At Los Angeles Jewish Health, B'not Mitzvah to Remember
Connections to Care Mobile Hero
Home / News & Events / Newsletter / At Los Angeles Jewish Health, B'not Mitzvah to Remember

At Los Angeles Jewish Health, B'not Mitzvah to Remember

Jan 31, 2023
Casey Joseph, Judith Karon, Marcia Mass and Sue Solender with Rabbi Ron Goldberg
Judith Karon, Casey Joseph, Marcia Mass and Sue Solender with Rabbi Ron Goldberg

The great dramatist and author George Bernard Shaw famously declared that "Youth is wasted on the young." But Shaw clearly never met the residents of Los Angeles Jewish Health, whose incredible energy, dynamism, and desire to learn prove it's always a good time to engage in a journey of self-discovery.

Last month, four Los Angeles Jewish Health residents celebrated their b'not mitzvah. In a ceremony typically celebrated by 12 or 13 year olds, the 4 women stood in front of their community at Eisenberg Village to read from the Torah and offer their interpretations of its text, in the process honoring the faith of their forebearers and affirming their commitment to Jewish peoplehood.

For Casey Joseph, Judith Karon, Marcia Mass and Sue Solender, deciding to study for an adult bat mitzvah required a leap of faith on multiple levels.

"Whether you're a teenager or a woman somewhat past that, it takes a lot of courage to stand up in front of family and friends and chant words in an unfamiliar language, becoming links in a chain that extends all the way back to Mt. Sinai," says Rabbi Ron Goldberg, rabbi of Los Angeles Jewish Health's Eisenberg Village campus. "I am just thrilled for these women, whose determination and hard work were on display for everyone to see."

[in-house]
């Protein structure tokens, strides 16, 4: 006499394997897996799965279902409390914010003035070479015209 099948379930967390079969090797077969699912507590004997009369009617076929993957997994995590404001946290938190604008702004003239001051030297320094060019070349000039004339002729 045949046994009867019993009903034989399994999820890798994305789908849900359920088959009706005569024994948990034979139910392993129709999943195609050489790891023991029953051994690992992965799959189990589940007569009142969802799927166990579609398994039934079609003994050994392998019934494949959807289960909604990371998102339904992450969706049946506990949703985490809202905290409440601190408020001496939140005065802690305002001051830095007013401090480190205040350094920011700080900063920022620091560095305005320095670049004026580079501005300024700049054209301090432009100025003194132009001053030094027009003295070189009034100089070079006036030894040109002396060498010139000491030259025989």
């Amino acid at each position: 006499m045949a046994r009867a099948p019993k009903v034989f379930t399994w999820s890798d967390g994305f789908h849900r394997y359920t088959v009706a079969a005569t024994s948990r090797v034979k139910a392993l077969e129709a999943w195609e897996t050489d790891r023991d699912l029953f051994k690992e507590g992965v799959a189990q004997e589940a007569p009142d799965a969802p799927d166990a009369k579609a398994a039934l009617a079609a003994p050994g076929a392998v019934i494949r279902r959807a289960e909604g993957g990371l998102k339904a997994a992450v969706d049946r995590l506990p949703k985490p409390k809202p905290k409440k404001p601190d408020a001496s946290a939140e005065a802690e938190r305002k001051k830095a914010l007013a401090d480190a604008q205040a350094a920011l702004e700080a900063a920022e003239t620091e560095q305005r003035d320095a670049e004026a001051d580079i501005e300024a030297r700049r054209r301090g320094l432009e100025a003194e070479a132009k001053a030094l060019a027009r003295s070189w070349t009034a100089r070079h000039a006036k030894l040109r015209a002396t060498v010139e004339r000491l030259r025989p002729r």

Rabbi Goldberg officiated at the ceremony, the outgrowth of an adult b'nai mitzvah program he put together with Chief Mission Officer for Los Angeles Jewish Health Rabbi Karen Bender. He says most female residents of Los Angeles Jewish Health never had the opportunity to read from the Torah as young adults—and that he and Rabbi Bender are thrilled to help them engage with Jewish liturgy and tradition.

"Today our female residents—who as girls may have been denied a chance to do what their male counterparts were doing—get to stand up and speak for themselves," Rabbi Goldberg says.

Marcia Mass with President-CEO Dale Surowitz
Marcia Mass with President-CEO Dale Surowitz

Making her own decisions about what she could do was particularly important to

Casey Joseph, 69, a native of Pittsburgh who moved to Los Angeles with her family

when she was 11. "I was always interested in learning about Judaism, but I was always

told ‘no' because it was something reserved for boys," she says. "I never stopped

thinking about it and knew it would be important for me to do at some point. Being

at Los Angeles Jewish Health, I realized now was my moment, and I reached out and

grabbed it."

Sue Solender, 80, felt similarly. "When I was in grade school, the Jewish community in my hometown of Minneapolis built a Hebrew school, and I wanted to go, but my mother told me I couldn't," she says. "So, I waited and waited, and once I arrived at Los Angeles Jewish Health, I decided that, if they ever had an adult bat mitzvah study group, that would be a sign."

For Marcia Mass, 81, the bat mitzvah was a chance to connect with her roots. "My parents moved out to Los Angeles to get away from the orthodoxy of my father's family, so they were not religious, and we never did anything special to mark the holidays," she recalls. "When I had my own daughters, I decided it was important for them to be raised as Jews and to learn about their culture, and both of them had bat mitzvahs."